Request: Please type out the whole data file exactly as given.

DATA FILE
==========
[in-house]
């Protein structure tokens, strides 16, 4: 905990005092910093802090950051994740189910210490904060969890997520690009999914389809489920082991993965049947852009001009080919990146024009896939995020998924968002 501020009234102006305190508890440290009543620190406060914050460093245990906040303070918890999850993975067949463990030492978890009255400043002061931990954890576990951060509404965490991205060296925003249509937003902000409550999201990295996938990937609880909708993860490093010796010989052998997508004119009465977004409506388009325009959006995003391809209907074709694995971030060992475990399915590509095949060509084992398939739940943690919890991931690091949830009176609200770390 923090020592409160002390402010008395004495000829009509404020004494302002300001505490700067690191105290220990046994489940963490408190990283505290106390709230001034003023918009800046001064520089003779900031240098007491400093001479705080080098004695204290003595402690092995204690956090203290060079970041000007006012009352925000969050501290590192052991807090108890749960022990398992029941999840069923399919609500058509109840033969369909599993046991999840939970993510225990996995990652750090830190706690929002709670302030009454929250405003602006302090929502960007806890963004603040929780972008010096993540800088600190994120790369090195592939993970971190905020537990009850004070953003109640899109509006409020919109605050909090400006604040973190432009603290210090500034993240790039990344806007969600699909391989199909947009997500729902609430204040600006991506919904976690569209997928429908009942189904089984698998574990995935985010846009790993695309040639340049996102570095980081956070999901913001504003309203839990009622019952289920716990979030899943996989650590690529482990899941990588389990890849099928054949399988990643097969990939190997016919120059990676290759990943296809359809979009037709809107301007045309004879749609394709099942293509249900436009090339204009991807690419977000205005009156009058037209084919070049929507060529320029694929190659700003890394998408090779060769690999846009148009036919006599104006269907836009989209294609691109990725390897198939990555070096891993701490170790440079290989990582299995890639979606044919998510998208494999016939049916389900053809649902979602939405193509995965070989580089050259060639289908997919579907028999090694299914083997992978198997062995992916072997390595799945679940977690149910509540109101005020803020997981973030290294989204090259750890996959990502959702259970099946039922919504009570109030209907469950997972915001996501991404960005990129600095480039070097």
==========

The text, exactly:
[in-house]
């Protein structure tokens, strides 16, 4: 905990005092910093802090950051994740189910210490904060969890997520690009999914389809489920082991993965049947852009001009080919990146024009896939995020998924968002 501020009234102006305190508890440290009543620190406060914050460093245990906040303070918890999850993975067949463990030492978890009255400043002061931990954890576990951060509404965490991205060296925003249509937003902000409550999201990295996938990937609880909708993860490093010796010989052998997508004119009465977004409506388009325009959006995003391809209907074709694995971030060992475990399915590509095949060509084992398939739940943690919890991931690091949830009176609200770390 923090020592409160002390402010008395004495000829009509404020004494302002300001505490700067690191105290220990046994489940963490408190990283505290106390709230001034003023918009800046001064520089003779900031240098007491400093001479705080080098004695204290003595402690092995204690956090203290060079970041000007006012009352925000969050501290590192052991807090108890749960022990398992029941999840069923399919609500058509109840033969369909599993046991999840939970993510225990996995990652750090830190706690929002709670302030009454929250405003602006302090929502960007806890963004603040929780972008010096993540800088600190994120790369090195592939993970971190905020537990009850004070953003109640899109509006409020919109605050909090400006604040973190432009603290210090500034993240790039990344806007969600699909391989199909947009997500729902609430204040600006991506919904976690569209997928429908009942189904089984698998574990995935985010846009790993695309040639340049996102570095980081956070999901913001504003309203839990009622019952289920716990979030899943996989650590690529482990899941990588389990890849099928054949399988990643097969990939190997016919120059990676290759990943296809359809979009037709809107301007045309004879749609394709099942293509249900436009090339204009991807690419977000205005009156009058037209084919070049929507060529320029694929190659700003890394998408090779060769690999846009148009036919006599104006269907836009989209294609691109990725390897198939990555070096891993701490170790440079290989990582299995890639979606044919998510998208494999016939049916389900053809649902979602939405193509995965070989580089050259060639289908997919579907028999090694299914083997992978198997062995992916072997390595799945679940977690149910509540109101005020803020997981973030290294989204090259750890996959990502959702259970099946039922919504009570109030209907469950997972915001996501991404960005990129600095480039070097």